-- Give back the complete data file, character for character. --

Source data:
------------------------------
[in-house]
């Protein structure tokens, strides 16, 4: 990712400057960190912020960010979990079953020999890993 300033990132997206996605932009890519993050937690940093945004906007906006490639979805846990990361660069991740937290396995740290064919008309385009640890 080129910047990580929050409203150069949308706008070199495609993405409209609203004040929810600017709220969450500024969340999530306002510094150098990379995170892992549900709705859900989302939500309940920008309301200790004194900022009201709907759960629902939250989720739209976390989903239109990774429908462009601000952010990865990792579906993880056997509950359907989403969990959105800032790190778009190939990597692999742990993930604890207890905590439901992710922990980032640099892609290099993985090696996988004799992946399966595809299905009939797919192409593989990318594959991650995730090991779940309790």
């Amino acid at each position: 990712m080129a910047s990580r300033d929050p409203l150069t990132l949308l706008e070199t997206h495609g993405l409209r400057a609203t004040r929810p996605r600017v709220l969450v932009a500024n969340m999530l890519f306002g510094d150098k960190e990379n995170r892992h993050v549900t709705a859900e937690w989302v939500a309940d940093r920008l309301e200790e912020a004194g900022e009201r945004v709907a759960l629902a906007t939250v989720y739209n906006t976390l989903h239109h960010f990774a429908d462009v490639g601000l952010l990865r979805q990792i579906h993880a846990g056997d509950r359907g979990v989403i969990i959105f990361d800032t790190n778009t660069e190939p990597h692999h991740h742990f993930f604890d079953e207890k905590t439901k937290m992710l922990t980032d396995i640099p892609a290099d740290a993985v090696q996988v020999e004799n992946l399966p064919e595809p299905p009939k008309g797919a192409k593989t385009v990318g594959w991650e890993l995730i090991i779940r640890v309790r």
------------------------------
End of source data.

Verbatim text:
[in-house]
């Protein structure tokens, strides 16, 4: 990712400057960190912020960010979990079953020999890993 300033990132997206996605932009890519993050937690940093945004906007906006490639979805846990990361660069991740937290396995740290064919008309385009640890 080129910047990580929050409203150069949308706008070199495609993405409209609203004040929810600017709220969450500024969340999530306002510094150098990379995170892992549900709705859900989302939500309940920008309301200790004194900022009201709907759960629902939250989720739209976390989903239109990774429908462009601000952010990865990792579906993880056997509950359907989403969990959105800032790190778009190939990597692999742990993930604890207890905590439901992710922990980032640099892609290099993985090696996988004799992946399966595809299905009939797919192409593989990318594959991650995730090991779940309790």
């Amino acid at each position: 990712m080129a910047s990580r300033d929050p409203l150069t990132l949308l706008e070199t997206h495609g993405l409209r400057a609203t004040r929810p996605r600017v709220l969450v932009a500024n969340m999530l890519f306002g510094d150098k960190e990379n995170r892992h993050v549900t709705a859900e937690w989302v939500a309940d940093r920008l309301e200790e912020a004194g900022e009201r945004v709907a759960l629902a906007t939250v989720y739209n906006t976390l989903h239109h960010f990774a429908d462009v490639g601000l952010l990865r979805q990792i579906h993880a846990g056997d509950r359907g979990v989403i969990i959105f990361d800032t790190n778009t660069e190939p990597h692999h991740h742990f993930f604890d079953e207890k905590t439901k937290m992710l922990t980032d396995i640099p892609a290099d740290a993985v090696q996988v020999e004799n992946l399966p064919e595809p299905p009939k008309g797919a192409k593989t385009v990318g594959w991650e890993l995730i090991i779940r640890v309790r």